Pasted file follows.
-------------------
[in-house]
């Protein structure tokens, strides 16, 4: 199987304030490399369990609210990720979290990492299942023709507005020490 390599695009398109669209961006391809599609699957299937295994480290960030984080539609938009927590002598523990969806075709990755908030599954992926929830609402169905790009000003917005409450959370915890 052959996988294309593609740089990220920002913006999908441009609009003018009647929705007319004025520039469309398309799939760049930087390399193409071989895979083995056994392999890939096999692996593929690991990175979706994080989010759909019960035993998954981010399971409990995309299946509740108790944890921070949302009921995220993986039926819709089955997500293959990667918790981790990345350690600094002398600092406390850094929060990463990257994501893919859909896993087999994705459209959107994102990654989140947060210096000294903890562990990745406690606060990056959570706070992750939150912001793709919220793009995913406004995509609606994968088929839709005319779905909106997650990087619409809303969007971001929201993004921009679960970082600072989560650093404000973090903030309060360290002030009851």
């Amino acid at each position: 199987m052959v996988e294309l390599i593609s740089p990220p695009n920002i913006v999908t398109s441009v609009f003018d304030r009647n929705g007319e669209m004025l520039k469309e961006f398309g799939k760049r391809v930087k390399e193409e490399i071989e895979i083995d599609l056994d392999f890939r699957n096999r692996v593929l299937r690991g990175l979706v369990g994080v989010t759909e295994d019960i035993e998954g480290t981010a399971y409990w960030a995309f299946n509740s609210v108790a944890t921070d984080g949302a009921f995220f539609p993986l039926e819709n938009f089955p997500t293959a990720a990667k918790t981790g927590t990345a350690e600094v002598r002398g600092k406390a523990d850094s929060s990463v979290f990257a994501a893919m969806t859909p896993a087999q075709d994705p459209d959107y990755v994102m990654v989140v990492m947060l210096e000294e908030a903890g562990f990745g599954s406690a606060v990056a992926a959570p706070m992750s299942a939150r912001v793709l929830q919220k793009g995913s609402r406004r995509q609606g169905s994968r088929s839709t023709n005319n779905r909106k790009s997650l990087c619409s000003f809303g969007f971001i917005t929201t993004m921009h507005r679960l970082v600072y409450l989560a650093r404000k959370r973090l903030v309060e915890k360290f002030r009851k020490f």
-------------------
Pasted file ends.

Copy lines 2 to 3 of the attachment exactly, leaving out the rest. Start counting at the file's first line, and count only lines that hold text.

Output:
């Protein structure tokens, strides 16, 4: 199987304030490399369990609210990720979290990492299942023709507005020490 390599695009398109669209961006391809599609699957299937295994480290960030984080539609938009927590002598523990969806075709990755908030599954992926929830609402169905790009000003917005409450959370915890 052959996988294309593609740089990220920002913006999908441009609009003018009647929705007319004025520039469309398309799939760049930087390399193409071989895979083995056994392999890939096999692996593929690991990175979706994080989010759909019960035993998954981010399971409990995309299946509740108790944890921070949302009921995220993986039926819709089955997500293959990667918790981790990345350690600094002398600092406390850094929060990463990257994501893919859909896993087999994705459209959107994102990654989140947060210096000294903890562990990745406690606060990056959570706070992750939150912001793709919220793009995913406004995509609606994968088929839709005319779905909106997650990087619409809303969007971001929201993004921009679960970082600072989560650093404000973090903030309060360290002030009851």
């Amino acid at each position: 199987m052959v996988e294309l390599i593609s740089p990220p695009n920002i913006v999908t398109s441009v609009f003018d304030r009647n929705g007319e669209m004025l520039k469309e961006f398309g799939k760049r391809v930087k390399e193409e490399i071989e895979i083995d599609l056994d392999f890939r699957n096999r692996v593929l299937r690991g990175l979706v369990g994080v989010t759909e295994d019960i035993e998954g480290t981010a399971y409990w960030a995309f299946n509740s609210v108790a944890t921070d984080g949302a009921f995220f539609p993986l039926e819709n938009f089955p997500t293959a990720a990667k918790t981790g927590t990345a350690e600094v002598r002398g600092k406390a523990d850094s929060s990463v979290f990257a994501a893919m969806t859909p896993a087999q075709d994705p459209d959107y990755v994102m990654v989140v990492m947060l210096e000294e908030a903890g562990f990745g599954s406690a606060v990056a992926a959570p706070m992750s299942a939150r912001v793709l929830q919220k793009g995913s609402r406004r995509q609606g169905s994968r088929s839709t023709n005319n779905r909106k790009s997650l990087c619409s000003f809303g969007f971001i917005t929201t993004m921009h507005r679960l970082v600072y409450l989560a650093r404000k959370r973090l903030v309060e915890k360290f002030r009851k020490f």